Psychology & Spirituality

The most beautiful experience we can have is the mysterious. It is the fundamental emotion that stands at the cradle of true art and true science. Whoever does not know it and can no longer wonder, no longer marvel, is as good as dead, and his eyes are dimmed. It was the experience of mystery— even if mixed with fear— that engendered religion. A knowledge of the existence of something we cannot penetrate, our perceptions of the profoundest reason and the most radiant beauty, which only in their most primitive forms are accessible to our minds: it is this knowledge and this emotion that constitute true religiosity. In this sense, and only this sense, I am a deeply religious man.

 

-Albert Einstein

Over the course of the 20th century, as the field of psychology became canonized in American universities, it slowly but surely became more and more "objective" in its approach.  Psychology departments increasingly situated themselves in the Natural Sciences branch of academia, and as such, attempted to study the human psyche through objective, scientific means.  As a result, focus on such difficult to quantify areas such as the soul or spirituality lost favor.  The secularization of education and the rise of the scientific/atheistic worldview supported this development.

 

Today, in most universities, the study of the human soul seems to happen only in humanities classes--poetry, film, art, and literature.  Sadly, many great pioneering psychologists, like William James, Carl Jung, Rollo May and Abraham Maslow, are not covered in Psychology department curricula.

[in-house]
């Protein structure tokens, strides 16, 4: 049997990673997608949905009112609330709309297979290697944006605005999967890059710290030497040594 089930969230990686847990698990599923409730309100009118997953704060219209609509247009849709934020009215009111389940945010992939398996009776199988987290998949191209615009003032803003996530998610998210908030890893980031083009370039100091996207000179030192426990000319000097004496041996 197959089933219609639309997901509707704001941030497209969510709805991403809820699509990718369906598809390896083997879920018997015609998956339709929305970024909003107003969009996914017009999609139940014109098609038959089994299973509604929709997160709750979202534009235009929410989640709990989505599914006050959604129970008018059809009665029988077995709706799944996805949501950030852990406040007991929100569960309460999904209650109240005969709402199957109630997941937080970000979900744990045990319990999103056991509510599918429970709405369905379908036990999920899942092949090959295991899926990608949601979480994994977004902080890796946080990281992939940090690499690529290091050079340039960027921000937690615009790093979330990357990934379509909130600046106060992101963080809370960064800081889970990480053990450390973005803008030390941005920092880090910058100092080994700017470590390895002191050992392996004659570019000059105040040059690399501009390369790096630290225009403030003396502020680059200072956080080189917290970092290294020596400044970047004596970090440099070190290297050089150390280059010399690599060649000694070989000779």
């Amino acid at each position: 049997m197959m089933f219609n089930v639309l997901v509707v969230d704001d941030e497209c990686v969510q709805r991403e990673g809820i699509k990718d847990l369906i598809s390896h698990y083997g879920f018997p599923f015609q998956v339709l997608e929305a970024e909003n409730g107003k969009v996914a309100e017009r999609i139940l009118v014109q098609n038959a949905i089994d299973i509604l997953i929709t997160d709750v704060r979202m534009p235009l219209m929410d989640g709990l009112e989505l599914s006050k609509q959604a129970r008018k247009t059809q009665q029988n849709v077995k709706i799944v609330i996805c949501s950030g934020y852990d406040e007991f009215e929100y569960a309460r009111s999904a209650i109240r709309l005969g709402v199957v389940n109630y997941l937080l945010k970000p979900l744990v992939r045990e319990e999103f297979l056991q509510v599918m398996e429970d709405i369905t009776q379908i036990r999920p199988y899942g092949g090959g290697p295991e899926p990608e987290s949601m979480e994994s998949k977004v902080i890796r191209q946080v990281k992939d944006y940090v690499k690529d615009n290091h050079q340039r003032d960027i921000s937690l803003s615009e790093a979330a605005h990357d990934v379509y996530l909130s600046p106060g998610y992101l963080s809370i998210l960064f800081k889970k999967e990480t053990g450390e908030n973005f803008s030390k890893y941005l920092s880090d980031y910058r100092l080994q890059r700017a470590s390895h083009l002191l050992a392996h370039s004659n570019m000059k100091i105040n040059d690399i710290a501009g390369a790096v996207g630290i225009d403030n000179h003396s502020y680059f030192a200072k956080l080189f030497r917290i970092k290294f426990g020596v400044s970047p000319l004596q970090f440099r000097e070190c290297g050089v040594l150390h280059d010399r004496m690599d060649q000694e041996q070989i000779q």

Contrary to the trend in academia, there has been a flourishing of interest in the realm of psychology and spirituality.  Yoga practice has spread like wildfire along with interest in Eastern spirituality.  Even Oprah has caught on to the trend, promoting thinkers such as Eckhart Tollee and Deepak Chopra.  There is good reason for this explosion of interest in spirituality.  Finding connection to something beyond oneself and finding a place in which one can confidently invest one's faith has grown increasingly difficult today.  This is due to of a number of factors:

  • The rise to dominance of the scientific worldview

  • The Western world's emphasis on individualism and individual freedom

  • The Postmodern world's realization of the realitivity and constructed nature of all assertions

  • The numerous examples of dubious morality and fradulence of many religious instutions and spiritual leaders/gurus

  • Darwinian, Marxist, and Freudian critiques of the Judeo-Christian worldview

Faced with difficulty finding connection to higher purpose, the postmodern individual is left alone, uprooted, and without direction.  An experience of malaise accompanies this condition, which can lead a person to seek out psychotherapy or alternative healing.  Unfortunately, such people are often prescribed anti-depressants or taught coping skills rather than helped to identify the root cause of their malaise.  To be truly helpful to such a client, the therapist must herself have grappled with questions of sprituality, faith, and finding meaning in a postmodern world.

 

The all-transcending mystery of the cosmic process is the only possible direction of the thrust of life… unless [people] direct their lives towards this, they are hopelessly, fetishized and bent upon narrow and ignoble things.

 

-Ernest Becker

Chiron

 

3808 Grand Ave. S

Minneapolis, MN 55409

Phone: 612-807-0388

Email: davidgustaft@hotmail.com

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